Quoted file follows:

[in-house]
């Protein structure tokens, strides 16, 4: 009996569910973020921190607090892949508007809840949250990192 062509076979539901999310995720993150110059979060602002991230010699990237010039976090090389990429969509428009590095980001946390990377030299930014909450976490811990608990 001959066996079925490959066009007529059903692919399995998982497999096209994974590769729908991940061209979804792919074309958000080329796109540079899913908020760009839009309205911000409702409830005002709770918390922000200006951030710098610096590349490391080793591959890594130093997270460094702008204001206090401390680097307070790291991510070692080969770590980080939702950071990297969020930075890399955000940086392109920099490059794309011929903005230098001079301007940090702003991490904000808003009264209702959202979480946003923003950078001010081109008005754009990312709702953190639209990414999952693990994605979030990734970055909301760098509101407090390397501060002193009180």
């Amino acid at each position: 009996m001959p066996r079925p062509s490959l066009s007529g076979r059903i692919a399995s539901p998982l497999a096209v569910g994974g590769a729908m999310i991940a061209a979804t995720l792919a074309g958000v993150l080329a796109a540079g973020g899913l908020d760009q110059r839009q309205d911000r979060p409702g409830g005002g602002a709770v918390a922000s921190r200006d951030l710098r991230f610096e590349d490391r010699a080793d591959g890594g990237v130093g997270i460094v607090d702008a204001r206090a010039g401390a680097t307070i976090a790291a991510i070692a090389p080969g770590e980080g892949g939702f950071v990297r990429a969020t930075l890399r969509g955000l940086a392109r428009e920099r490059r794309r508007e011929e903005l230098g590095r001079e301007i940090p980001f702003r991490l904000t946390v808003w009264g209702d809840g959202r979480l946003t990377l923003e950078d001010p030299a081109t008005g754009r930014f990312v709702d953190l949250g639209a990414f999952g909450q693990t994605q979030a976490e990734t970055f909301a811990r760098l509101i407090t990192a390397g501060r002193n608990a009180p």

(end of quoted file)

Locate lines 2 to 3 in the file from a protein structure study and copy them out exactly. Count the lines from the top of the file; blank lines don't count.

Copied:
């Protein structure tokens, strides 16, 4: 009996569910973020921190607090892949508007809840949250990192 062509076979539901999310995720993150110059979060602002991230010699990237010039976090090389990429969509428009590095980001946390990377030299930014909450976490811990608990 001959066996079925490959066009007529059903692919399995998982497999096209994974590769729908991940061209979804792919074309958000080329796109540079899913908020760009839009309205911000409702409830005002709770918390922000200006951030710098610096590349490391080793591959890594130093997270460094702008204001206090401390680097307070790291991510070692080969770590980080939702950071990297969020930075890399955000940086392109920099490059794309011929903005230098001079301007940090702003991490904000808003009264209702959202979480946003923003950078001010081109008005754009990312709702953190639209990414999952693990994605979030990734970055909301760098509101407090390397501060002193009180």
């Amino acid at each position: 009996m001959p066996r079925p062509s490959l066009s007529g076979r059903i692919a399995s539901p998982l497999a096209v569910g994974g590769a729908m999310i991940a061209a979804t995720l792919a074309g958000v993150l080329a796109a540079g973020g899913l908020d760009q110059r839009q309205d911000r979060p409702g409830g005002g602002a709770v918390a922000s921190r200006d951030l710098r991230f610096e590349d490391r010699a080793d591959g890594g990237v130093g997270i460094v607090d702008a204001r206090a010039g401390a680097t307070i976090a790291a991510i070692a090389p080969g770590e980080g892949g939702f950071v990297r990429a969020t930075l890399r969509g955000l940086a392109r428009e920099r490059r794309r508007e011929e903005l230098g590095r001079e301007i940090p980001f702003r991490l904000t946390v808003w009264g209702d809840g959202r979480l946003t990377l923003e950078d001010p030299a081109t008005g754009r930014f990312v709702d953190l949250g639209a990414f999952g909450q693990t994605q979030a976490e990734t970055f909301a811990r760098l509101i407090t990192a390397g501060r002193n608990a009180p």